Up the hill from the riverside taverns is Franklin’s Bar and Grille, which has a sizable crowd.
“We’ve had a great turnout,” says Franklin’s General Manager Fran McMahon, “we filled the place.”
Franklin’s is one of the newer faces in the East Falls food milieu – it opened mid-September. With the football season at a close, they opted to go out with a bang, serving a large buffet with an entire roasted pig as the centerpiece.
Like many dutiful hosts, McMahon was on tenterhooks until the party started, despite these preparations.
“Every year at 5 p.m. I start panicking,” he recalls, “but then, at 5:30 p.m., the place always starts filling up.”
Availing themselves of Franklin’s festivities are Sandra and Greg Davidson. From their corner position at the bar, Greg’s attention fluctuates between the various television sets, while Sandra’s gaze remained fixed – on her smart phone.
Sandra is relatively new to the country – she moved from Colombia four years ago – and is scanning Twitter feeds in an attempt to learn about football’s finer points.
“I don’t understand the game,” she laughs.
Noting that American football has little traction globally, Sandra observes that NFL play is rough for the newly-initiated – especially for female viewers accustomed to soccer’s decorum.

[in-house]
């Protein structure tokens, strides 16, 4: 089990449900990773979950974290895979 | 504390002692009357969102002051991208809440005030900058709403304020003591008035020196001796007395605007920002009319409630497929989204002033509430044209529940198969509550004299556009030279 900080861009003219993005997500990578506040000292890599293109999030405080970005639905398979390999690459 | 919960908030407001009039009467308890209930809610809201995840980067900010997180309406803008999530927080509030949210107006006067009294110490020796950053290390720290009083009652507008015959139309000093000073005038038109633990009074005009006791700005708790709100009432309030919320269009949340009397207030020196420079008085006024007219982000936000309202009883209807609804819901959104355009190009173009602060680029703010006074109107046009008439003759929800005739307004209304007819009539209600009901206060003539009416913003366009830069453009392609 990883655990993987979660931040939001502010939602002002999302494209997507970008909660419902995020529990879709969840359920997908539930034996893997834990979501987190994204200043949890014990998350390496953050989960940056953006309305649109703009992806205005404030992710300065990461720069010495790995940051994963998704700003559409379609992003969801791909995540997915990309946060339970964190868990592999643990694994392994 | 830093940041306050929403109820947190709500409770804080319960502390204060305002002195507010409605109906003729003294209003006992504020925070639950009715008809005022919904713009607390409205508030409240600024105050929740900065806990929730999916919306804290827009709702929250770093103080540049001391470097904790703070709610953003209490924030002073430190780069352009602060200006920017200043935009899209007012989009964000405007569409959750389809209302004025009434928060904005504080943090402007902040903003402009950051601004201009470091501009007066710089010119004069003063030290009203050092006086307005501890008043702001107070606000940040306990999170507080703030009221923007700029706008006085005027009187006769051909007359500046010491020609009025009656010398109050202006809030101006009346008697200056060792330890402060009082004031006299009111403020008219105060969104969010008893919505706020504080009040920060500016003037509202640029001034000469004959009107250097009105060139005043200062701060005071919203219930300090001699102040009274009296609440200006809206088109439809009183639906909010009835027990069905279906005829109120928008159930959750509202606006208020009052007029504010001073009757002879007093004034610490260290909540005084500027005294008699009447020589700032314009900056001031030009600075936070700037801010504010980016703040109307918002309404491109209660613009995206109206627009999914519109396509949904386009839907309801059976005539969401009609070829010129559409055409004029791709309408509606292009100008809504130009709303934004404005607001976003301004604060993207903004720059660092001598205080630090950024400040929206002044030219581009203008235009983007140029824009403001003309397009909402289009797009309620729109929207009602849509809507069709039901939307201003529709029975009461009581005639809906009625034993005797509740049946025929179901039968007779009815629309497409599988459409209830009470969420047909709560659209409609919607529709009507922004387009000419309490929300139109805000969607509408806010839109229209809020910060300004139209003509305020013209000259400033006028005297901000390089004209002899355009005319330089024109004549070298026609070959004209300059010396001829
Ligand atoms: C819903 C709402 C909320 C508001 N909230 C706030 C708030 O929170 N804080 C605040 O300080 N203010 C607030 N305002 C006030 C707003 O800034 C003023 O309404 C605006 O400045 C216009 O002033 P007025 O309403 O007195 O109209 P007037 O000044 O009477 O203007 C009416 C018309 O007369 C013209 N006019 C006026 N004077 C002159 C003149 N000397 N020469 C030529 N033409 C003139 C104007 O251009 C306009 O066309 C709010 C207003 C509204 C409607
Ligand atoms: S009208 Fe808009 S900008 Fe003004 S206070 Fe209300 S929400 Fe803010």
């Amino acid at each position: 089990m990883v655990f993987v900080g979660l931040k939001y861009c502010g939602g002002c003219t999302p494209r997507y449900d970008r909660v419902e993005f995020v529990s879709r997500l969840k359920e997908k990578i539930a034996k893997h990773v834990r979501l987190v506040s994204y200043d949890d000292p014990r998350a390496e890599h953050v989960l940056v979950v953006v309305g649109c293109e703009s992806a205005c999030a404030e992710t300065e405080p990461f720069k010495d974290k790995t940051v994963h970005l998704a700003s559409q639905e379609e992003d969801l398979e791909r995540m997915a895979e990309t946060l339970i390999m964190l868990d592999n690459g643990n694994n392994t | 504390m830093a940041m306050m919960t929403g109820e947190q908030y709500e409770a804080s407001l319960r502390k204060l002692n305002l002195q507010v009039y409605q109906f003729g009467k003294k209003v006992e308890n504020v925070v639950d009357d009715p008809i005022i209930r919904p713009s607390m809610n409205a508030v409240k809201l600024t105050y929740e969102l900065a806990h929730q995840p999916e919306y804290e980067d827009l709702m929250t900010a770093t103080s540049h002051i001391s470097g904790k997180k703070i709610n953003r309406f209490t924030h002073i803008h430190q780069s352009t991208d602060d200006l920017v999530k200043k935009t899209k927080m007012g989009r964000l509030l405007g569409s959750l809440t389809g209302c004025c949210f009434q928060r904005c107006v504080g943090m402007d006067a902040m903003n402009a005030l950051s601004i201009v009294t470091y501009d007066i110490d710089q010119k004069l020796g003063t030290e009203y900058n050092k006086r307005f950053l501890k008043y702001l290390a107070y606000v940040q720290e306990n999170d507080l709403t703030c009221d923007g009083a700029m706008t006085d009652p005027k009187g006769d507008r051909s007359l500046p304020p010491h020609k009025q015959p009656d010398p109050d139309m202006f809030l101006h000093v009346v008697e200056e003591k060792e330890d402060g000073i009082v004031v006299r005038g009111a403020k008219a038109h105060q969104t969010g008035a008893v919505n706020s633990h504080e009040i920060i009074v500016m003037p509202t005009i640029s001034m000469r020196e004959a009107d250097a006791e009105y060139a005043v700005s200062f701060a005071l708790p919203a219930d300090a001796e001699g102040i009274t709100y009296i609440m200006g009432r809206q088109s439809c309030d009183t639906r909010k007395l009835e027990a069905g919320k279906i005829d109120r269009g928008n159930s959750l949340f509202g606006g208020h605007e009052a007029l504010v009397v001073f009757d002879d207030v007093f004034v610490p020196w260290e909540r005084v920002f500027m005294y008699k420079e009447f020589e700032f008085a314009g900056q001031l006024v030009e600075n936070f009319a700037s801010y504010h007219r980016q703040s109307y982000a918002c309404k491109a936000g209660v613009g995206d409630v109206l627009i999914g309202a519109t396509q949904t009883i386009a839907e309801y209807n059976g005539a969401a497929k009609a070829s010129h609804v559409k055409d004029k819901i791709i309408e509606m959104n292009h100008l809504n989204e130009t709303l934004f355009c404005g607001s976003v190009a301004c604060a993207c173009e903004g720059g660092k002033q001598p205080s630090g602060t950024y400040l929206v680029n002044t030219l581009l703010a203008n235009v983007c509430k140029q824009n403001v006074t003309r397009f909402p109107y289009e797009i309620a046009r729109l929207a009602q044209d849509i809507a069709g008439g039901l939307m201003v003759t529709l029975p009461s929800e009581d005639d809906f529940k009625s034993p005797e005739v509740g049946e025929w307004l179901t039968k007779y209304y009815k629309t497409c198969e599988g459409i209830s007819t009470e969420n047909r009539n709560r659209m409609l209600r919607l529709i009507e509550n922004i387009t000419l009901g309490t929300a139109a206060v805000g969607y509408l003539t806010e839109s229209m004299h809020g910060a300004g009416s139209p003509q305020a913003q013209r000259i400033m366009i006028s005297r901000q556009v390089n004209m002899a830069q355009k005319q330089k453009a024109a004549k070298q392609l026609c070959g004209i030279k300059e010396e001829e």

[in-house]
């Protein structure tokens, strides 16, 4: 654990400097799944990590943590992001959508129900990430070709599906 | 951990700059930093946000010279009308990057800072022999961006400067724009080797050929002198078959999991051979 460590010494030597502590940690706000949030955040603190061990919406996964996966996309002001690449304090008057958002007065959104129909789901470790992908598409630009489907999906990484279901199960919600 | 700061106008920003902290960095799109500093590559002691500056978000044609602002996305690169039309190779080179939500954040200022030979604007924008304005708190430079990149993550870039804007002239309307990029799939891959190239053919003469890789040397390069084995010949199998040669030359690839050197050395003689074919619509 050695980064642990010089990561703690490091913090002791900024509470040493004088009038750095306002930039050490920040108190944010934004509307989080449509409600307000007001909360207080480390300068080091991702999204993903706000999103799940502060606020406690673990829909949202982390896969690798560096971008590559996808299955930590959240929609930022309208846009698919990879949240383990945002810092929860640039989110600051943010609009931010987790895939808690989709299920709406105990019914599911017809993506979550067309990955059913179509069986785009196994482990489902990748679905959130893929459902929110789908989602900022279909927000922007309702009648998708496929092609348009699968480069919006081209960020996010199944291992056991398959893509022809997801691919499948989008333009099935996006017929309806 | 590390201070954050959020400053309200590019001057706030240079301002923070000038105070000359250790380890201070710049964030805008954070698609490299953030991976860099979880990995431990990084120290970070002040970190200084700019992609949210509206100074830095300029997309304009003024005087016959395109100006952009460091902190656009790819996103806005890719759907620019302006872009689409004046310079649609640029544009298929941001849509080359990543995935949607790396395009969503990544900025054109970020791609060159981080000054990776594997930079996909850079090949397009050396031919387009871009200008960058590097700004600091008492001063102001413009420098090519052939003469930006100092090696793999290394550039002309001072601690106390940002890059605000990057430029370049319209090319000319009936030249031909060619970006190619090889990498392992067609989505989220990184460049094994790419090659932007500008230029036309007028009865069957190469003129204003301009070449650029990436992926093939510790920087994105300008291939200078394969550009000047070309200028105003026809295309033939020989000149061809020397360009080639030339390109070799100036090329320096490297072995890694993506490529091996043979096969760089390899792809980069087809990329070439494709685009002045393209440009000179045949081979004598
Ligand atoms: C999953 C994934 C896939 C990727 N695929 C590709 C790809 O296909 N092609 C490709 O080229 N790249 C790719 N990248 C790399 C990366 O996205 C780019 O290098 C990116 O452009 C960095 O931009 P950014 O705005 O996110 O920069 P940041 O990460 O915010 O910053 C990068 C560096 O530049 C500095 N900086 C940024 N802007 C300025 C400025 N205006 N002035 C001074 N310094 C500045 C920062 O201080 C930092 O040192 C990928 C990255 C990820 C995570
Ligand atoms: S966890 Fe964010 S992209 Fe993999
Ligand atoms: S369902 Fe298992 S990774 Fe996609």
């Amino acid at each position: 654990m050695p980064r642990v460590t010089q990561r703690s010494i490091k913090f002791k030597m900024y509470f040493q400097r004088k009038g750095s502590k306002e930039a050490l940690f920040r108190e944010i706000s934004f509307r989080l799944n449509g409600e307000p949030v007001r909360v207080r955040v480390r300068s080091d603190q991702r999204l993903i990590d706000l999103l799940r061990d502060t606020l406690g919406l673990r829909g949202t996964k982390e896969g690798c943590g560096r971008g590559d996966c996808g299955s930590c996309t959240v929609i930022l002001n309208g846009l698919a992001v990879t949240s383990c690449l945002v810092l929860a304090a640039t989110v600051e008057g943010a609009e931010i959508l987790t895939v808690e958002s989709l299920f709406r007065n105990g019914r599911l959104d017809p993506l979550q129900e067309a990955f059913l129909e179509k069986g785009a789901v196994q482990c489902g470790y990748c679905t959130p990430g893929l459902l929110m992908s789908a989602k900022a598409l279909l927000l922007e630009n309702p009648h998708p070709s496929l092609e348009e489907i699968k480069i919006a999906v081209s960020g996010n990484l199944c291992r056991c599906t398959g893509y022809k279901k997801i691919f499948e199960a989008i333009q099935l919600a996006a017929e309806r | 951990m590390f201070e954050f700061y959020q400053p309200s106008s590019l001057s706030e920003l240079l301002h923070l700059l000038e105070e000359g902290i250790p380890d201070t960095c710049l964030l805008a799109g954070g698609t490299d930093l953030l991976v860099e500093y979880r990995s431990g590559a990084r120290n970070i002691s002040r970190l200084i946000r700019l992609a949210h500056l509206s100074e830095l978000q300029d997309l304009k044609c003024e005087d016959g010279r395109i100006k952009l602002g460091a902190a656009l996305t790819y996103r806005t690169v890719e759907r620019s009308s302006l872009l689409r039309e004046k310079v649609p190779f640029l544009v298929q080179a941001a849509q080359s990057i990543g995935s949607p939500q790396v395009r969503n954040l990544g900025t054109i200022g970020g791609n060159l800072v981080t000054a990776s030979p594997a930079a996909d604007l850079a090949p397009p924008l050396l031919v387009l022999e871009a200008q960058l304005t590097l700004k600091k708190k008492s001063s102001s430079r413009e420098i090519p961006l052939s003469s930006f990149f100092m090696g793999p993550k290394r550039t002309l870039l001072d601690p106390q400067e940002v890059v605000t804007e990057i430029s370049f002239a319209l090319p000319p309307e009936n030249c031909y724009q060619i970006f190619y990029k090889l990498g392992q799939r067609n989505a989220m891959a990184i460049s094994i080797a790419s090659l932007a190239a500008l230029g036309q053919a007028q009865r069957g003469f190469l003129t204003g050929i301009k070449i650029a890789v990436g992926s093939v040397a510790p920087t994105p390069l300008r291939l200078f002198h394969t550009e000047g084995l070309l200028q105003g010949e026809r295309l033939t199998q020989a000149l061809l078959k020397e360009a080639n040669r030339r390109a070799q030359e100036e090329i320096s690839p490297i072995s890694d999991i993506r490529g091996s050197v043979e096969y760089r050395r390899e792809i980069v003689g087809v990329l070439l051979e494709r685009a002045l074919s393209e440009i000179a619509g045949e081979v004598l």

However, Greg is charitable with Sandra’s relative inexperience.
“For people who didn’t grow up with it,” he cedes, “it’s a complicated sport.”
Down the street is the venerable Billy Murphy’s Irish Saloon, so ensconced in East Falls life that other tavern-keepers are forced to admit that “it’s a great neighborhood bar.”
Mike Murphy, son of the bar’s recently-deceased namesake, is pouring drinks to a crowd that is somewhat thinner at this point in the game.
Recalling an early peak in patronage, he says that “everyone leaves at halftime because they have to work tomorrow – and the Eagles aren’t in it.”
He’s rooting for the Giants – he considers the Patriots “the Yankees of Baseball” – and notes that his patrons’ loyalties were split, but not between the teams.
“They’re more into the commercials,” he says, adding, “they were talking during the game, but during a commercial – dead silent.”
Seated at one of Murphy’s tables are Hannah and Audra Murphy – no relation to Mike – two sisters who, in light of their indifference to a Superbowl bereft of the Birds, opted to play a game based upon the Superbowl.
They devised a 40-question rubric allowing them to monitor various aspects of the game’s spectacle and pageantry, with questions such as, “What color Gatorade will be dumped over the winning coach’s head?” and, “Will the last note of the national anthem be over seven seconds long?”
“Clarkson let us down,” says Audra, noting that “brave” lasted for only 3 or 4 seconds.
With no vested interest for the sisters, the 2012 Superbowl stands as little more than a compendium of pop culture, interspersed with seemingly anticlimactic moments, such as the “Hail Mary” pass in the game’s final seconds.
Oberserving that “purple” is indeed the color of the now-dumped Gatorade, Hannah discovers that her guess was incorrect.
“This is the worst game ever!” she declares.